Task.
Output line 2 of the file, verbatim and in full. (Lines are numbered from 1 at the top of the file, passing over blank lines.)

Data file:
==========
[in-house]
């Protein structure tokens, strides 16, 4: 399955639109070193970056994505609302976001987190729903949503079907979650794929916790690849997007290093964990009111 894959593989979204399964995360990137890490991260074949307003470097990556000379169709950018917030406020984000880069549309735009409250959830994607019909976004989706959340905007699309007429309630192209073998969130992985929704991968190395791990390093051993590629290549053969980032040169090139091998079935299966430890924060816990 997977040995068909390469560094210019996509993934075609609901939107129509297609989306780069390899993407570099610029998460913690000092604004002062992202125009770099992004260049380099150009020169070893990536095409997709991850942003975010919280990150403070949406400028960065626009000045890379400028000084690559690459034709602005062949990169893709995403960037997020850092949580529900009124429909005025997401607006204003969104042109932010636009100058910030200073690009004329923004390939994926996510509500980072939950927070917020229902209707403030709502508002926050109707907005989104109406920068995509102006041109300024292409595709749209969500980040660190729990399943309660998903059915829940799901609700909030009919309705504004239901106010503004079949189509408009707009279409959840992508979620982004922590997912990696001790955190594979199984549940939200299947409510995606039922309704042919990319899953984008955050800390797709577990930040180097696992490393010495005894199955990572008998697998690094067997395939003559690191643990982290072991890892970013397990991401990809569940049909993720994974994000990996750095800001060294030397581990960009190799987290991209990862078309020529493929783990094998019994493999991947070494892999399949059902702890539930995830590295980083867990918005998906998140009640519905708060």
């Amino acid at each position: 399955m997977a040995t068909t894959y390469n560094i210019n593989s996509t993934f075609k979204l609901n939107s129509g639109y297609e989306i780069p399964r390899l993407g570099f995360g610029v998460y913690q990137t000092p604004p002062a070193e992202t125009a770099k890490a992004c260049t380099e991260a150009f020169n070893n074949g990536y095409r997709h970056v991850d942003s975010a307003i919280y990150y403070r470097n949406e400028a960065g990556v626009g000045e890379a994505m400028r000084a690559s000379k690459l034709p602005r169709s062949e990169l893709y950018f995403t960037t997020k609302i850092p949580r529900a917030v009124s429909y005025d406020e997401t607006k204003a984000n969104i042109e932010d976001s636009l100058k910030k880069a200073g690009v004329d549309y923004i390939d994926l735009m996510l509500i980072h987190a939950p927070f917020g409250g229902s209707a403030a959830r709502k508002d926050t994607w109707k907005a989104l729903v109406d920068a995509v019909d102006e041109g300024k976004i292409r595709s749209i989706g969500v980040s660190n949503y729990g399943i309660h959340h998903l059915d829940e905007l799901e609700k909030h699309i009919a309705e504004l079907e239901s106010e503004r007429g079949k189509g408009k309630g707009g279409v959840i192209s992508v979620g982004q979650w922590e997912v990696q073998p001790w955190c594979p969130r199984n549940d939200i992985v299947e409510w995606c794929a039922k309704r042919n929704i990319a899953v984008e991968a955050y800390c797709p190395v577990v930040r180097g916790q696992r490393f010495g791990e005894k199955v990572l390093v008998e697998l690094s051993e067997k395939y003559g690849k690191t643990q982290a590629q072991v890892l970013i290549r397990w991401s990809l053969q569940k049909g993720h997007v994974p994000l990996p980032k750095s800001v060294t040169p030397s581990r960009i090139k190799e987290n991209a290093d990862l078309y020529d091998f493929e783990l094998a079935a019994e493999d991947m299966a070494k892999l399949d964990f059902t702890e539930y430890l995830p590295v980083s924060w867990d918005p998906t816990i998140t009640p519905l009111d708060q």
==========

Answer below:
């Protein structure tokens, strides 16, 4: 399955639109070193970056994505609302976001987190729903949503079907979650794929916790690849997007290093964990009111 894959593989979204399964995360990137890490991260074949307003470097990556000379169709950018917030406020984000880069549309735009409250959830994607019909976004989706959340905007699309007429309630192209073998969130992985929704991968190395791990390093051993590629290549053969980032040169090139091998079935299966430890924060816990 997977040995068909390469560094210019996509993934075609609901939107129509297609989306780069390899993407570099610029998460913690000092604004002062992202125009770099992004260049380099150009020169070893990536095409997709991850942003975010919280990150403070949406400028960065626009000045890379400028000084690559690459034709602005062949990169893709995403960037997020850092949580529900009124429909005025997401607006204003969104042109932010636009100058910030200073690009004329923004390939994926996510509500980072939950927070917020229902209707403030709502508002926050109707907005989104109406920068995509102006041109300024292409595709749209969500980040660190729990399943309660998903059915829940799901609700909030009919309705504004239901106010503004079949189509408009707009279409959840992508979620982004922590997912990696001790955190594979199984549940939200299947409510995606039922309704042919990319899953984008955050800390797709577990930040180097696992490393010495005894199955990572008998697998690094067997395939003559690191643990982290072991890892970013397990991401990809569940049909993720994974994000990996750095800001060294030397581990960009190799987290991209990862078309020529493929783990094998019994493999991947070494892999399949059902702890539930995830590295980083867990918005998906998140009640519905708060």